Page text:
Just a thought I’m noodling on, from Marcus J. Borg’s book, Reading the Bible Again for the First Time: Taking the Bible Seriously but Not Literally:
Fundamentalism has created so much cognitive dissonance between my faith and the things that I see with my own two eyes. So much so, that all I know about faith is that it’s about believing in impossible things. Isn’t that how people describe it? Faith is believing the impossible?
I’m fine with believing in unproveable things. That sort of belief accepts humanity’s intellectual limitations and the universe’s mysteries. Nobody can prove that there is or isn’t a God, for example. I sympathize with all the reasonable arguments for or against those claims. But the point is, there are reasonable, if not conclusive, arguments for the existence of God. Our understanding of God helps explain the things we don’t or can’t know.
My problem is with an understanding of faith that requires me to believe things I know are most likely not true, or are demonstrably untrue, a faith that pits reason against spirituality.
As Borg says,
Christianity in the modern period became preoccupied with the dynamic of believing or not believing. For many people, believing “iffy” claims to be true became the central meaning of Christian faith. It is an odd notion — as if what God most wants from us is believing highly problematic statements to be factually true. And if one can’t believe them, then one doesn’t have faith and isn’t a Christian (p. 16).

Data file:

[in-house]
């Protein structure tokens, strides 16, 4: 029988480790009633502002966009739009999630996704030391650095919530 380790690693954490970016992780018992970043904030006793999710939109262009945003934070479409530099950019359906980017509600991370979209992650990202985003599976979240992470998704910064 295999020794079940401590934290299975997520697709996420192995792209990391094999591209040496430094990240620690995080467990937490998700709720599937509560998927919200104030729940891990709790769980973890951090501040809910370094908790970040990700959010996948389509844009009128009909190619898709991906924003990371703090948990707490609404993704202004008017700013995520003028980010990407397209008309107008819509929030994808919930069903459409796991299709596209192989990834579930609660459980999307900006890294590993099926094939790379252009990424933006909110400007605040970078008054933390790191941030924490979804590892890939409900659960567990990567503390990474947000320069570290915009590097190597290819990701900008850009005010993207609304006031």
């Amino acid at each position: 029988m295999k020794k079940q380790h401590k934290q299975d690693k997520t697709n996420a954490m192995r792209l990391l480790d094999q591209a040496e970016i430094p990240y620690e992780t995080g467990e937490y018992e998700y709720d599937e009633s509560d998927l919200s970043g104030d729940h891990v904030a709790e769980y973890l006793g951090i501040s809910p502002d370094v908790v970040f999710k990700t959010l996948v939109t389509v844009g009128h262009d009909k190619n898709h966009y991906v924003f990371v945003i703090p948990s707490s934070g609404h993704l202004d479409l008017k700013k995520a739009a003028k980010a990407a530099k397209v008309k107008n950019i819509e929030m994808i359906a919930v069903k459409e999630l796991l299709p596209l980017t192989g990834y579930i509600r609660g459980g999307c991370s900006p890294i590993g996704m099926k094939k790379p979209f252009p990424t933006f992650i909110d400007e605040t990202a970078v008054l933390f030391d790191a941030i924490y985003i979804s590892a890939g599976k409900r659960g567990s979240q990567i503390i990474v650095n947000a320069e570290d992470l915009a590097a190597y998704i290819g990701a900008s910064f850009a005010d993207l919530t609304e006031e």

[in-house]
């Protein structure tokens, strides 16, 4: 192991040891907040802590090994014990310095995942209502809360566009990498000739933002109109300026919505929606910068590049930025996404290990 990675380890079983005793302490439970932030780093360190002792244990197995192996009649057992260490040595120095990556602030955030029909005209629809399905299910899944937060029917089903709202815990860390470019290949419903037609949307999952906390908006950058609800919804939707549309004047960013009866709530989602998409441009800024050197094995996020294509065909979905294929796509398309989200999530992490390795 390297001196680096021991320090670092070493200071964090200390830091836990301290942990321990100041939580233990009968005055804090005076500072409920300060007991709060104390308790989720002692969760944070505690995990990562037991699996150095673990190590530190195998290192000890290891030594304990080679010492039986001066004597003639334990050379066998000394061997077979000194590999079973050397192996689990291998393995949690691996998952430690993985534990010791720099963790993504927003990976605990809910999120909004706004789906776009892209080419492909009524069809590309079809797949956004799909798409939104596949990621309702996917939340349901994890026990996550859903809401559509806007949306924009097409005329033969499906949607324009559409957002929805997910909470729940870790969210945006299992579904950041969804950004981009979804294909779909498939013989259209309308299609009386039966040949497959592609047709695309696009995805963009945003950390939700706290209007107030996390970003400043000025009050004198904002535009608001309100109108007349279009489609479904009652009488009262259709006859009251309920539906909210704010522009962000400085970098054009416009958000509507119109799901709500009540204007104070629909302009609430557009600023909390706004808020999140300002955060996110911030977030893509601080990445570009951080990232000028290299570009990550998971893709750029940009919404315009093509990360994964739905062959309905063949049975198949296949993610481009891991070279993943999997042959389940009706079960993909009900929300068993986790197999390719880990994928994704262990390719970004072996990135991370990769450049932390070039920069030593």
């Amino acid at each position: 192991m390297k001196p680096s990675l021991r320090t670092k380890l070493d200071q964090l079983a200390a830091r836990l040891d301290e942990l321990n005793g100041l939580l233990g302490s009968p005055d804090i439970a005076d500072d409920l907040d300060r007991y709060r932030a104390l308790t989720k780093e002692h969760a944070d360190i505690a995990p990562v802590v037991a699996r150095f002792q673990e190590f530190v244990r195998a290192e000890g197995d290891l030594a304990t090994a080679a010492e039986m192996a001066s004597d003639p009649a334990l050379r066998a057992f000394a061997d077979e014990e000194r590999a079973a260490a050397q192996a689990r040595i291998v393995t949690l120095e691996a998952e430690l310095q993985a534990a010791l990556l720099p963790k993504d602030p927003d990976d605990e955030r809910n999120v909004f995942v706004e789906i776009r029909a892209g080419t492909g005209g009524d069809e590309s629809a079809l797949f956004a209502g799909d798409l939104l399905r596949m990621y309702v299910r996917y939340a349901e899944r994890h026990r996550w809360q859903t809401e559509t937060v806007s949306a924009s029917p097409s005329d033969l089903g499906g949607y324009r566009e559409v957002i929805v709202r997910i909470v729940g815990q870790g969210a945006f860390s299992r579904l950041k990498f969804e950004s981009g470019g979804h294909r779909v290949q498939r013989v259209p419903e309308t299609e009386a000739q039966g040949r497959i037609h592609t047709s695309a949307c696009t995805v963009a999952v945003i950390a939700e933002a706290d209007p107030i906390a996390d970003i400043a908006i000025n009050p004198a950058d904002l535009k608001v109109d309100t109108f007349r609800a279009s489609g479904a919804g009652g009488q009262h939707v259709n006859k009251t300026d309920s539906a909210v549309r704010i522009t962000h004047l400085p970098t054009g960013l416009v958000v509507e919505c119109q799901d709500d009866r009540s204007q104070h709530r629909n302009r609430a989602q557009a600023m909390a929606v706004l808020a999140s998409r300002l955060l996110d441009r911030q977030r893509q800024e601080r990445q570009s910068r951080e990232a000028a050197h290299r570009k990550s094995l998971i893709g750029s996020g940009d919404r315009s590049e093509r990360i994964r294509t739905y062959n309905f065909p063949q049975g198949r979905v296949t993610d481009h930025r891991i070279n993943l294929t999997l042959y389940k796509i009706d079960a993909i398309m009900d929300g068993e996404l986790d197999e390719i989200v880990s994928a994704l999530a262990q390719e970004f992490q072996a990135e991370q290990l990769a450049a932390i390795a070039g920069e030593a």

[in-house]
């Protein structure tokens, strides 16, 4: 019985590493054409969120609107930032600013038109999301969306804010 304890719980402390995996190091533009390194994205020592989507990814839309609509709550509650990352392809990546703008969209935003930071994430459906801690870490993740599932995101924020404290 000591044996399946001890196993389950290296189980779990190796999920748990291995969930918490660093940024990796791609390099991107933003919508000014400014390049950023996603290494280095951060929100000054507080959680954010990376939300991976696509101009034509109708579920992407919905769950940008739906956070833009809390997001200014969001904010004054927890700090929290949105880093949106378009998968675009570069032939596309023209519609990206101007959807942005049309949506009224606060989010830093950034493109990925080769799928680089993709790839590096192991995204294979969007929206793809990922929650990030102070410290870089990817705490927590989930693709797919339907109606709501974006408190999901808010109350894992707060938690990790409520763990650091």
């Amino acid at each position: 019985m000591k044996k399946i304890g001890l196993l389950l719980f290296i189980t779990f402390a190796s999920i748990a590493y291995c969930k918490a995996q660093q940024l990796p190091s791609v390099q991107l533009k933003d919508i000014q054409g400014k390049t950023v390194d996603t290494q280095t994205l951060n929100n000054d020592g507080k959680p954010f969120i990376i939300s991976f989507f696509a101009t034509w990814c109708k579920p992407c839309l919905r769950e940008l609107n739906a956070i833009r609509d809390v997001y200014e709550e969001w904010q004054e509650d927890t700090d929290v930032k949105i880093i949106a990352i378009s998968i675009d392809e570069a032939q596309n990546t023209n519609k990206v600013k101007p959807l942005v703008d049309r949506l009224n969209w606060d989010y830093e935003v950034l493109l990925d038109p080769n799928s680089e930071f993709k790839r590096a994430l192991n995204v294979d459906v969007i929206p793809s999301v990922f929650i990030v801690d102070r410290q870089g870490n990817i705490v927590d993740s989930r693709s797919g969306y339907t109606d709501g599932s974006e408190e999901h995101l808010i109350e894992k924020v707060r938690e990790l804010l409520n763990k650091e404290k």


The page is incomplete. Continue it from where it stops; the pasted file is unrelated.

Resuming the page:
This was my exact crisis of faith during college: I wanted to believe — I did believe — in the transcendent truths of Christianity, but I simply could not believe the things I knew to be demonstrably problematic, illogical, or cruel. I couldn’t pretend that I could believe those problematic “facts,” not without giving up my integrity and intellectual honesty.
I longed to go back to when the problematic facts about Christianity were not problematic, when the world was simpler and more dogmatic, when there wasn’t as much division between what I believed and what I believed probable.
But once you see something, you can’t un-see it. Once I couldn’t believe something, I couldn’t force myself to believe it again.
Guess that meant excommunication for me. People acted like I’d abandoned the faith because I couldn’t find illogical, destructive statements about God, reality, and the Bible reasonable and good. Honestly, I thought I’d abandoned the faith.
But Borg makes a simple, brilliant point: This sort of faith — believing the impossible and the illogical — is completely irrelevant to the kind of faith practiced in the earlier Christian period. Few, if any, people had doubts about the factuality of the how the Bible presented science and history. They weren’t as aware of the rest of the world’s culture and religions. They didn’t know what we know now in all kinds of intellectual categories. Most Christians couldn’t even read the Bible, much less base their faith off untenable claims like “the Bible makes perfect sense and never contradicts itself” or confusing theological platitudes like “God ordains suffering, but he doesn’t cause it.”
Yet they had faith. They valued faith — a faith that absolutely nothing to do with choosing to believe “Biblical facts” over scientific, historical, psychological, medical, and sociological facts.
Their faith was in devotion to Christ and his message, a message that made sense to them, that made sense of reality around them, even if it allowed room for the things they couldn’t know — not an alternative set of facts that they found difficult to believe.
Like I said, I’m noodling on that for a while longer.